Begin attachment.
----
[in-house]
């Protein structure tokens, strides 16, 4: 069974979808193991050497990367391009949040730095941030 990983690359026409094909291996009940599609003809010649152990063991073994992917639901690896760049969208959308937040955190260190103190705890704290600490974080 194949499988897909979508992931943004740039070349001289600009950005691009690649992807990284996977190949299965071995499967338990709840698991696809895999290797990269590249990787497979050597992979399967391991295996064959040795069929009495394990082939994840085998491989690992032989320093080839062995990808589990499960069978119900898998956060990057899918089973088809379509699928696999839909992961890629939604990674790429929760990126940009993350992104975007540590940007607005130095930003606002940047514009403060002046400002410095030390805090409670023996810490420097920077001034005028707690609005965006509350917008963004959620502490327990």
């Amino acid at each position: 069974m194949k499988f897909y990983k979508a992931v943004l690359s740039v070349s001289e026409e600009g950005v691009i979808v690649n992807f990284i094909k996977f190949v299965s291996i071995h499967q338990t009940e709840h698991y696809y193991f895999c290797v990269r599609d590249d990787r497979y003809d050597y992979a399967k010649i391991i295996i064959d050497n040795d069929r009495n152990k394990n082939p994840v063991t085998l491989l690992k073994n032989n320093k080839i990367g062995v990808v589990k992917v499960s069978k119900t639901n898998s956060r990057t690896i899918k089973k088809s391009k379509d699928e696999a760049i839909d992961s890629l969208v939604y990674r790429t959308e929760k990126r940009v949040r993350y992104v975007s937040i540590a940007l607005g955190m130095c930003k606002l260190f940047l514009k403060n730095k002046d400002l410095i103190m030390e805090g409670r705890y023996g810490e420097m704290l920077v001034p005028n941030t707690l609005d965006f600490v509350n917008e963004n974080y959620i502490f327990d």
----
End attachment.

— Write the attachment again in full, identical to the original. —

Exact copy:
[in-house]
């Protein structure tokens, strides 16, 4: 069974979808193991050497990367391009949040730095941030 990983690359026409094909291996009940599609003809010649152990063991073994992917639901690896760049969208959308937040955190260190103190705890704290600490974080 194949499988897909979508992931943004740039070349001289600009950005691009690649992807990284996977190949299965071995499967338990709840698991696809895999290797990269590249990787497979050597992979399967391991295996064959040795069929009495394990082939994840085998491989690992032989320093080839062995990808589990499960069978119900898998956060990057899918089973088809379509699928696999839909992961890629939604990674790429929760990126940009993350992104975007540590940007607005130095930003606002940047514009403060002046400002410095030390805090409670023996810490420097920077001034005028707690609005965006509350917008963004959620502490327990």
């Amino acid at each position: 069974m194949k499988f897909y990983k979508a992931v943004l690359s740039v070349s001289e026409e600009g950005v691009i979808v690649n992807f990284i094909k996977f190949v299965s291996i071995h499967q338990t009940e709840h698991y696809y193991f895999c290797v990269r599609d590249d990787r497979y003809d050597y992979a399967k010649i391991i295996i064959d050497n040795d069929r009495n152990k394990n082939p994840v063991t085998l491989l690992k073994n032989n320093k080839i990367g062995v990808v589990k992917v499960s069978k119900t639901n898998s956060r990057t690896i899918k089973k088809s391009k379509d699928e696999a760049i839909d992961s890629l969208v939604y990674r790429t959308e929760k990126r940009v949040r993350y992104v975007s937040i540590a940007l607005g955190m130095c930003k606002l260190f940047l514009k403060n730095k002046d400002l410095i103190m030390e805090g409670r705890y023996g810490e420097m704290l920077v001034p005028n941030t707690l609005d965006f600490v509350n917008e963004n974080y959620i502490f327990d």